Date: May 31, 2020
Place: Ring Mountain Preserve, Tiburon, California
Coordinates: 37.921552, -122.494284
Length: 2 miles
Towards the end of May photos started showing up of a unique-looking mariposa lily, one that I have never seen. This mariposa lily is a species endemic (grows only there and nowhere else) to a small area near Tiburon, called Ring Mountain Preserve. Needless to say, the first chance I had I got my family out over there to go looking for this special flower.
|Our hike as captured by my GPS|
The trail bent south and started uphill. The view below was of a wetland creek mouth which looked like a good habitat, but we couldn't see any wildlife from where we stood.
A couple of plum trees near the beginning of the slope had use detained for a few minutes, picking the ripe yellow plums and snacking on them.
|Chick Lupine, Lupinus microcarpus|
|Marin Western Flax, Hesperolinon congestum|
|Coastal Tarweed, Deinandra corymbosa|
A small party of women was coming down the trail. We stopped and had a little chat, keeping a safe COVID-19 distance. I asked if they'd seen the special mariposa lilies, to which they answered enthusiastically that there were many. They also told me about other interesting flowers I might see up there. And of course, the more familiar ones, like the California State flower, the California golden poppy.
|California Poppy, Eschscholzia californica|
|Western Larkspur, Delphinium hesperium|
|Graceful Clarkia, Clarkia gracilis|
|Tiburon Mariposa Lily, Calochortus tiburonensis|
|Rock Lettuce, Dudleya cymosa|
|Pitted Onion, Allium lacunosum|
More wildflowers appeared alongside the trail. A few at first, then large patches of them, butter 'n' eggs.
The peak of Ring Mountain is topped by a large rock called Turtle Rock. When the rock became visible I could see people sitting on top of it. Below was a field of lupine in full bloom.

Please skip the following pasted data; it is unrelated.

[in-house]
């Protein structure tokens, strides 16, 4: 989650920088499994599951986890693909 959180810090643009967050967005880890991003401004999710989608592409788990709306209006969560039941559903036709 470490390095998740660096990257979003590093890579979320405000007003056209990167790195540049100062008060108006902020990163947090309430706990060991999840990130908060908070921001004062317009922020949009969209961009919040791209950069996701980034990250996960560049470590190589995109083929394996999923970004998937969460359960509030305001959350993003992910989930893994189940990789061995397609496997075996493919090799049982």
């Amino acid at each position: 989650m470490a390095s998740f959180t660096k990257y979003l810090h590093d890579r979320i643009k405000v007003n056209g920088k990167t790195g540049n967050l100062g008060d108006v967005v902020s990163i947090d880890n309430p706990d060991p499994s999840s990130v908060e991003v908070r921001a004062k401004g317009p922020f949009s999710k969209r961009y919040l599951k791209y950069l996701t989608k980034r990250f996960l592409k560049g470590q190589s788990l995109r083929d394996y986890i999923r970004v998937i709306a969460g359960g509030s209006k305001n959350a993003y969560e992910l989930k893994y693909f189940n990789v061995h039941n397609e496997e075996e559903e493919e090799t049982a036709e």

|Chick Lupine, Lupinus microcarpus var. densiflorus|
|Hillside Morning Glory, Calystegia collina|
|Coast Buckwheat, Eriogonum latifolium|
|Part of Turtle Rock|
|San Francisco View|
There was a nook under the oaks where people has some recreational time leaving too many evidence of their pleasure behind as litter. It was sad to see. We got back out of the trees and continued down the trail.
Coming down we had a splendid view of Corte Madera and the San Clemente creek mouth. To the north loomed Mount Tamalpais, and I could almost imagine the Titans' castle on its summit.
|Rosin Weed, Calycadenia multiglandulosa|
|California Laurel, Umbellularia californica|
|Coast Live Oak, Quercus agrifolia|
|Sonoma Rose, Rosa spithamea|
This hike was focused on wildflowers but the birders my family took every opportunity to look for birds. Some of the birds didn't need looking for - they were advertising themselves loudly, in the open.
|Red-tailed Hawk, juvenile|
|Yellow Monkeyflower, Erythranthe guttata|
|San Clemente Creek|
Almost since the beginning of the hike I saw numerous Ithuriel's spear flowers. There were lots of them along the entire trail. They didn't look exactly like those I see on my East Bay hikes, which are larger and paler. At first I thought they might be a different species, but they are in fact, the same.
|Ithuriel's Spear, Triteleia laxa|
|Amole, Chlorogalum pomeridianum|
Needless to say, we stopped once again to snack on the plums at the bottom of the slope. This time however, we were not enjoying them alone.
Indian Teasel, Dipsacus sativus, non-native, invasive